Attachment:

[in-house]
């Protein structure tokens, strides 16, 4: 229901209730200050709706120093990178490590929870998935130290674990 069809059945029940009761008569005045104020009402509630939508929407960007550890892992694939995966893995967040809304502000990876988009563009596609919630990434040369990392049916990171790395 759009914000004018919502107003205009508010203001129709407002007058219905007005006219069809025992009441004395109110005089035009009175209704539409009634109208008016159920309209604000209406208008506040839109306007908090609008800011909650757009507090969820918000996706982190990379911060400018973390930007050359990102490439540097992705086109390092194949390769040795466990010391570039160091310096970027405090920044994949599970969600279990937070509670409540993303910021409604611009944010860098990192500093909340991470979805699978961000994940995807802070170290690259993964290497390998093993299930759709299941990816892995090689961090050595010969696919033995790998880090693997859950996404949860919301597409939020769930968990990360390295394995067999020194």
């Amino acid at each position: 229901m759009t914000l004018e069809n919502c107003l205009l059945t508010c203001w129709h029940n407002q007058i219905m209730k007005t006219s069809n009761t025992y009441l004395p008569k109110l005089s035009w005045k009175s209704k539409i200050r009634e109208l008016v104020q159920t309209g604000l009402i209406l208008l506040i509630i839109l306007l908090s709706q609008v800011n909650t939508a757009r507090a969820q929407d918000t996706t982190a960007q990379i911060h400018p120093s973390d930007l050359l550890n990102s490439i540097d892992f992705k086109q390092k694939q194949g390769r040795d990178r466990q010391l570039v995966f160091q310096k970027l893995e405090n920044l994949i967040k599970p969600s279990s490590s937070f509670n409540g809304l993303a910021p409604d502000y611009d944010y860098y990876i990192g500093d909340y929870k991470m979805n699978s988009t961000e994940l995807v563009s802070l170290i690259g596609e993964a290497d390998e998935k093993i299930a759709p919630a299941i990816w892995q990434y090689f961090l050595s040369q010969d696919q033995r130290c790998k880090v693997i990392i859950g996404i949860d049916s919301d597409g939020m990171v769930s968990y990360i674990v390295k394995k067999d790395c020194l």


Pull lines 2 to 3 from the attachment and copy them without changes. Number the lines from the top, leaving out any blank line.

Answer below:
């Protein structure tokens, strides 16, 4: 229901209730200050709706120093990178490590929870998935130290674990 069809059945029940009761008569005045104020009402509630939508929407960007550890892992694939995966893995967040809304502000990876988009563009596609919630990434040369990392049916990171790395 759009914000004018919502107003205009508010203001129709407002007058219905007005006219069809025992009441004395109110005089035009009175209704539409009634109208008016159920309209604000209406208008506040839109306007908090609008800011909650757009507090969820918000996706982190990379911060400018973390930007050359990102490439540097992705086109390092194949390769040795466990010391570039160091310096970027405090920044994949599970969600279990937070509670409540993303910021409604611009944010860098990192500093909340991470979805699978961000994940995807802070170290690259993964290497390998093993299930759709299941990816892995090689961090050595010969696919033995790998880090693997859950996404949860919301597409939020769930968990990360390295394995067999020194």
């Amino acid at each position: 229901m759009t914000l004018e069809n919502c107003l205009l059945t508010c203001w129709h029940n407002q007058i219905m209730k007005t006219s069809n009761t025992y009441l004395p008569k109110l005089s035009w005045k009175s209704k539409i200050r009634e109208l008016v104020q159920t309209g604000l009402i209406l208008l506040i509630i839109l306007l908090s709706q609008v800011n909650t939508a757009r507090a969820q929407d918000t996706t982190a960007q990379i911060h400018p120093s973390d930007l050359l550890n990102s490439i540097d892992f992705k086109q390092k694939q194949g390769r040795d990178r466990q010391l570039v995966f160091q310096k970027l893995e405090n920044l994949i967040k599970p969600s279990s490590s937070f509670n409540g809304l993303a910021p409604d502000y611009d944010y860098y990876i990192g500093d909340y929870k991470m979805n699978s988009t961000e994940l995807v563009s802070l170290i690259g596609e993964a290497d390998e998935k093993i299930a759709p919630a299941i990816w892995q990434y090689f961090l050595s040369q010969d696919q033995r130290c790998k880090v693997i990392i859950g996404i949860d049916s919301d597409g939020m990171v769930s968990y990360i674990v390295k394995k067999d790395c020194l």